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While searching for some old documents the other day, I came across a yellowed envelope containing my report cards from elementary school. Savvy of me to save these through fire, flood and cross-country moves, right? Maybe I thought they would impress an employer someday or smooth my way into grad school.  Funny how something so important then is so totally irrelevant now.

But here’s what I had forgotten about the education I received at that little country school.  A staff of only four teachers shared instruction for all eight grades.Elementary school teachers were primarily female in those days, and they worked extremely hard (that hasn’t changed!). With classes of 40 students spanning two grade-levels, Ransom Consolidated Grade School teachers   were responsible for not only the 3 R’s but also language, spelling, science and health, history, geography, civics, art and physical education. A part-time instructor handled music; the rest was up to the classroom educators.

Given the need to evaluate their students in so many academic areas, who could expect these modestly-paid public servants to care about much else other than stopping spitwads and breaking up fights? But a glance at my card reminds me that they were responsible for developing character as well as content.

Were we students “courteous at all times”? Did we use our time well, exhibit discipline and accept personal responsibility? Appearance mattered – not what we looked like but whether we cared. Most important of all, were we genuinely trying to improve?

As the County Superintendent of Schools reminded the parents who signed these cards, “Study these ratings, and help us to make your child conscious of these finer points of emotional life, to the end that we can better contribute toward the all-round growth of your child.”

After so many decades, I had forgotten that the first lessons instilled in me in school were not how well I performed academically but whether I was developing socially. Character counted.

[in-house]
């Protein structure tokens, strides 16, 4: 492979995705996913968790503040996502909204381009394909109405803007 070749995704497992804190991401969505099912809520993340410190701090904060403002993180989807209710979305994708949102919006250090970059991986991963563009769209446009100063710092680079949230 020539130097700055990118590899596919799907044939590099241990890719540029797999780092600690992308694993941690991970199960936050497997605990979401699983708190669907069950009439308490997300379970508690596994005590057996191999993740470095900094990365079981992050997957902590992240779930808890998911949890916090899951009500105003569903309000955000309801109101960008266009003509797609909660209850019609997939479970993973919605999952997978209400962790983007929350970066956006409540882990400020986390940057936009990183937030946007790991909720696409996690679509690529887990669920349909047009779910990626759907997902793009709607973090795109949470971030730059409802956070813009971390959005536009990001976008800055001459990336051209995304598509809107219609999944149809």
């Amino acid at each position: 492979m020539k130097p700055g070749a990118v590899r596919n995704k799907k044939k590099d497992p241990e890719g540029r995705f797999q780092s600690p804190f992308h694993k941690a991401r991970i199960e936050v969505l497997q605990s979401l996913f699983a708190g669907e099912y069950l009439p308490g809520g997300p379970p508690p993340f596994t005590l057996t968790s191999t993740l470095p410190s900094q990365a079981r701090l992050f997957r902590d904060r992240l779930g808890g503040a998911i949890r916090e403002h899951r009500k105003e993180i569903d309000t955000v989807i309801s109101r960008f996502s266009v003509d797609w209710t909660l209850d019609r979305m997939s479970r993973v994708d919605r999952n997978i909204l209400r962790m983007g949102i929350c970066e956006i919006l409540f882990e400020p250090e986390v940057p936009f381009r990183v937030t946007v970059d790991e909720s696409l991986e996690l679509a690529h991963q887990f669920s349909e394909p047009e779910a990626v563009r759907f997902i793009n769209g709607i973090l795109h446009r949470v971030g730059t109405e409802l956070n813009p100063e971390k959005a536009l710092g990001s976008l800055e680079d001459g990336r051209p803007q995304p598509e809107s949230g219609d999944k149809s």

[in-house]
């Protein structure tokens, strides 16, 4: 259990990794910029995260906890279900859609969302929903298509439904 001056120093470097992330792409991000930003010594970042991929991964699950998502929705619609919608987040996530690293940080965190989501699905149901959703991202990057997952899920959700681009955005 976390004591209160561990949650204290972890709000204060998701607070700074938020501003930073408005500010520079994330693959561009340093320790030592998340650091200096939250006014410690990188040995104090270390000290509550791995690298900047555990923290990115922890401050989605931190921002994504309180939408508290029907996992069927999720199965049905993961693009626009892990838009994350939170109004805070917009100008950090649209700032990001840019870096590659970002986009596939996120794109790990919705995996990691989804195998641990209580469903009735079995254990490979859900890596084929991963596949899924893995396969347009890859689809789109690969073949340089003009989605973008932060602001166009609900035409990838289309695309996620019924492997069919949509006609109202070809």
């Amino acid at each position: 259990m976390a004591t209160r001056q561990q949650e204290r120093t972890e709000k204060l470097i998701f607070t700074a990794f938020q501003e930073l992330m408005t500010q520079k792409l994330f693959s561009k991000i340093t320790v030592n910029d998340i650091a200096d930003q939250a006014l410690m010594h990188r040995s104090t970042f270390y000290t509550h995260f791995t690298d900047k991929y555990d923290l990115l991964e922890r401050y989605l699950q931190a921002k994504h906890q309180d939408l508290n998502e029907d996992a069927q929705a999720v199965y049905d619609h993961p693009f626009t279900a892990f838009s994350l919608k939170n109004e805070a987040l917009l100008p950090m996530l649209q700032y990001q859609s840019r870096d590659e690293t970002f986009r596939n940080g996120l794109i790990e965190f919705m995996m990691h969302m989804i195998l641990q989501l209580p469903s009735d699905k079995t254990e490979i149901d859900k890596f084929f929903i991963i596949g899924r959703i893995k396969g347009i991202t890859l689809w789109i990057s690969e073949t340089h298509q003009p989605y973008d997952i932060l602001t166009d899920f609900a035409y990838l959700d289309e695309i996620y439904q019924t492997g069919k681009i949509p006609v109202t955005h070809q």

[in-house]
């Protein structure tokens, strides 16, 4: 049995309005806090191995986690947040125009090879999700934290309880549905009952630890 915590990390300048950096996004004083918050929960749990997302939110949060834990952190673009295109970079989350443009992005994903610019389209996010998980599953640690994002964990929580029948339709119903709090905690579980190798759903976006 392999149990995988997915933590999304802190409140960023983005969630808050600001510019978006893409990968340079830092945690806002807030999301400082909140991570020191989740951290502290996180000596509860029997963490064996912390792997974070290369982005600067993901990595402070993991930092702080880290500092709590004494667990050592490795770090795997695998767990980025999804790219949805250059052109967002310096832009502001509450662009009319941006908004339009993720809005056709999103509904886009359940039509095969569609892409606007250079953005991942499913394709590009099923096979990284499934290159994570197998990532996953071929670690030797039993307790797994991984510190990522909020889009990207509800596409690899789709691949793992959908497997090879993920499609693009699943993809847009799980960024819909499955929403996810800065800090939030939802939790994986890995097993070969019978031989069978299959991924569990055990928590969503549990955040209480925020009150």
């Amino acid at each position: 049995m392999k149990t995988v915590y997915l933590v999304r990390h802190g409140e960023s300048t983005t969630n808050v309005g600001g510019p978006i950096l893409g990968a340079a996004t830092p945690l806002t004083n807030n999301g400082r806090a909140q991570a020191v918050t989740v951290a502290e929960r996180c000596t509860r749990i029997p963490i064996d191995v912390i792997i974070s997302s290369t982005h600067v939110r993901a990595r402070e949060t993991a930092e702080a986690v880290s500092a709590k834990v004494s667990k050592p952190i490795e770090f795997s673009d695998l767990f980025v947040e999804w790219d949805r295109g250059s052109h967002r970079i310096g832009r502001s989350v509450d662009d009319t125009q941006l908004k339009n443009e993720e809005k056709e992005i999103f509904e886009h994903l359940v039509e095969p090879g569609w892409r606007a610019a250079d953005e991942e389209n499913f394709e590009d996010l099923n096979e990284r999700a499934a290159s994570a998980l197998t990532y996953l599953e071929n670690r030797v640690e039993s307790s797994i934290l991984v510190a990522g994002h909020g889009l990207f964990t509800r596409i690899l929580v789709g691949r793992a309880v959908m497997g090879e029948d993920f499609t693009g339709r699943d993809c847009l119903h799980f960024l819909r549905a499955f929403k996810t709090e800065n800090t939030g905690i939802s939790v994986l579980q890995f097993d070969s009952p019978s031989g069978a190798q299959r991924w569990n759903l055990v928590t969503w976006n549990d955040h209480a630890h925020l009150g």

Nothing has changed, and yet everything has.  As Americans we are electing public servants (ironic that we continue to use that term) whose moral compass is either missing or spinning wildly in unpredictable directions. As long as they pass the litmus test of a voting checklist, we dismiss their moral failures and lack of respect for the truth.

Yet there is One who will ultimately judge us all, and his Word makes his will clear.

Run away from infantile indulgence. Run after mature righteousness—faith, love, peace—joining those who are in honest and serious prayer before God. Refuse to get involved in inane discussions; they always end up in fights. God’s servant must not be argumentative, but a gentle listener and a teacher who keeps cool, working firmly but patiently with those who refuse to obey.

Pastor and author John Ortberg puts it this way, “God’s primary will for your life is that you become a magnificent person in his image, somebody with the character of Jesus. That is God’s main will for your life. No circumstance can prevent that.”

The grades we receive in grade school, high school or even college will not change the world.  But women or men who have been shaped into the character of Jesus ?  Yes, they can. And they most assuredly will.

We can be dismissed as a character, or we can actually develop one  that will transform the lives of others.

Character counts.  Like the way yours adds up?